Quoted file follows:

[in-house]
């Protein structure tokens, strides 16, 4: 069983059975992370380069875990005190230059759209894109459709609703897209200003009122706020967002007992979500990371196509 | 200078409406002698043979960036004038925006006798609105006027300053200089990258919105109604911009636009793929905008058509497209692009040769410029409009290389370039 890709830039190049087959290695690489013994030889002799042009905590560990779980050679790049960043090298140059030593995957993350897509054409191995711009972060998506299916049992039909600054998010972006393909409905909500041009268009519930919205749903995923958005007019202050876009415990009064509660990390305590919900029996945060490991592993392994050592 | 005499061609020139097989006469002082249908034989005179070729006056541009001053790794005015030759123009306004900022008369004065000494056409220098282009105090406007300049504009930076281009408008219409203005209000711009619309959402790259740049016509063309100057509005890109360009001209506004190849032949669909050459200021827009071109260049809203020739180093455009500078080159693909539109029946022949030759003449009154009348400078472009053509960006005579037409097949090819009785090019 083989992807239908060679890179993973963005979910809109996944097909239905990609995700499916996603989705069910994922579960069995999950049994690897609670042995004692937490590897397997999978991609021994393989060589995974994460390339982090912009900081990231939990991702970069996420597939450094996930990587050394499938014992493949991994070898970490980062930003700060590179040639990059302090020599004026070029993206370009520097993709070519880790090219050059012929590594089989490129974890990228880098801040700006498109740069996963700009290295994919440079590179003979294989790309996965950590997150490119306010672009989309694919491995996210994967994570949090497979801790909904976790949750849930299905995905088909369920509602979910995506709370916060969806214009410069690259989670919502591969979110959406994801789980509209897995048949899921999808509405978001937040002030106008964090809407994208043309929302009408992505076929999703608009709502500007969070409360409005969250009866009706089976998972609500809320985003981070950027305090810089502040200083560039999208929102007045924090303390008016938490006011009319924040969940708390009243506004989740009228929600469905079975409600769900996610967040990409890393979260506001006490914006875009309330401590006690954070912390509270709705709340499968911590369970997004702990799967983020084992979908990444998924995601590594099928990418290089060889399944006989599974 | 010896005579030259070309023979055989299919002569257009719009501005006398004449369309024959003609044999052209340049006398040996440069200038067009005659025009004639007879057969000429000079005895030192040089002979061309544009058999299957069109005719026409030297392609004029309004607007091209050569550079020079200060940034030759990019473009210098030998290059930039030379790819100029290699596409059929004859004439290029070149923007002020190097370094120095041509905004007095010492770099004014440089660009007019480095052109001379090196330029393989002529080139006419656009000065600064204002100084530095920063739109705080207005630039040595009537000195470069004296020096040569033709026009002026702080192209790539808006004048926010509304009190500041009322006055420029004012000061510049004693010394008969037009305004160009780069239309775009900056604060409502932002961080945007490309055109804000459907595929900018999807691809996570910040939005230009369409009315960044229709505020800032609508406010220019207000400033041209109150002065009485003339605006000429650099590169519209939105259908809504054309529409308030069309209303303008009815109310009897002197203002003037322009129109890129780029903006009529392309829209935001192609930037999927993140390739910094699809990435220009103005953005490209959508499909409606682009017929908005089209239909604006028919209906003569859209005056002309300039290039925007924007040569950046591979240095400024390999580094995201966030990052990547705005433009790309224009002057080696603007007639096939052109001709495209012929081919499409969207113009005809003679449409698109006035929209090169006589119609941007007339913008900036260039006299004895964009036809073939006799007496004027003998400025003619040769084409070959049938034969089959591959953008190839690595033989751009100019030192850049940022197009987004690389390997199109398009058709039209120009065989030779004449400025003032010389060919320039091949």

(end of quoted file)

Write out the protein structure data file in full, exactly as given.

[in-house]
């Protein structure tokens, strides 16, 4: 069983059975992370380069875990005190230059759209894109459709609703897209200003009122706020967002007992979500990371196509 | 200078409406002698043979960036004038925006006798609105006027300053200089990258919105109604911009636009793929905008058509497209692009040769410029409009290389370039 890709830039190049087959290695690489013994030889002799042009905590560990779980050679790049960043090298140059030593995957993350897509054409191995711009972060998506299916049992039909600054998010972006393909409905909500041009268009519930919205749903995923958005007019202050876009415990009064509660990390305590919900029996945060490991592993392994050592 | 005499061609020139097989006469002082249908034989005179070729006056541009001053790794005015030759123009306004900022008369004065000494056409220098282009105090406007300049504009930076281009408008219409203005209000711009619309959402790259740049016509063309100057509005890109360009001209506004190849032949669909050459200021827009071109260049809203020739180093455009500078080159693909539109029946022949030759003449009154009348400078472009053509960006005579037409097949090819009785090019 083989992807239908060679890179993973963005979910809109996944097909239905990609995700499916996603989705069910994922579960069995999950049994690897609670042995004692937490590897397997999978991609021994393989060589995974994460390339982090912009900081990231939990991702970069996420597939450094996930990587050394499938014992493949991994070898970490980062930003700060590179040639990059302090020599004026070029993206370009520097993709070519880790090219050059012929590594089989490129974890990228880098801040700006498109740069996963700009290295994919440079590179003979294989790309996965950590997150490119306010672009989309694919491995996210994967994570949090497979801790909904976790949750849930299905995905088909369920509602979910995506709370916060969806214009410069690259989670919502591969979110959406994801789980509209897995048949899921999808509405978001937040002030106008964090809407994208043309929302009408992505076929999703608009709502500007969070409360409005969250009866009706089976998972609500809320985003981070950027305090810089502040200083560039999208929102007045924090303390008016938490006011009319924040969940708390009243506004989740009228929600469905079975409600769900996610967040990409890393979260506001006490914006875009309330401590006690954070912390509270709705709340499968911590369970997004702990799967983020084992979908990444998924995601590594099928990418290089060889399944006989599974 | 010896005579030259070309023979055989299919002569257009719009501005006398004449369309024959003609044999052209340049006398040996440069200038067009005659025009004639007879057969000429000079005895030192040089002979061309544009058999299957069109005719026409030297392609004029309004607007091209050569550079020079200060940034030759990019473009210098030998290059930039030379790819100029290699596409059929004859004439290029070149923007002020190097370094120095041509905004007095010492770099004014440089660009007019480095052109001379090196330029393989002529080139006419656009000065600064204002100084530095920063739109705080207005630039040595009537000195470069004296020096040569033709026009002026702080192209790539808006004048926010509304009190500041009322006055420029004012000061510049004693010394008969037009305004160009780069239309775009900056604060409502932002961080945007490309055109804000459907595929900018999807691809996570910040939005230009369409009315960044229709505020800032609508406010220019207000400033041209109150002065009485003339605006000429650099590169519209939105259908809504054309529409308030069309209303303008009815109310009897002197203002003037322009129109890129780029903006009529392309829209935001192609930037999927993140390739910094699809990435220009103005953005490209959508499909409606682009017929908005089209239909604006028919209906003569859209005056002309300039290039925007924007040569950046591979240095400024390999580094995201966030990052990547705005433009790309224009002057080696603007007639096939052109001709495209012929081919499409969207113009005809003679449409698109006035929209090169006589119609941007007339913008900036260039006299004895964009036809073939006799007496004027003998400025003619040769084409070959049938034969089959591959953008190839690595033989751009100019030192850049940022197009987004690389390997199109398009058709039209120009065989030779004449400025003032010389060919320039091949």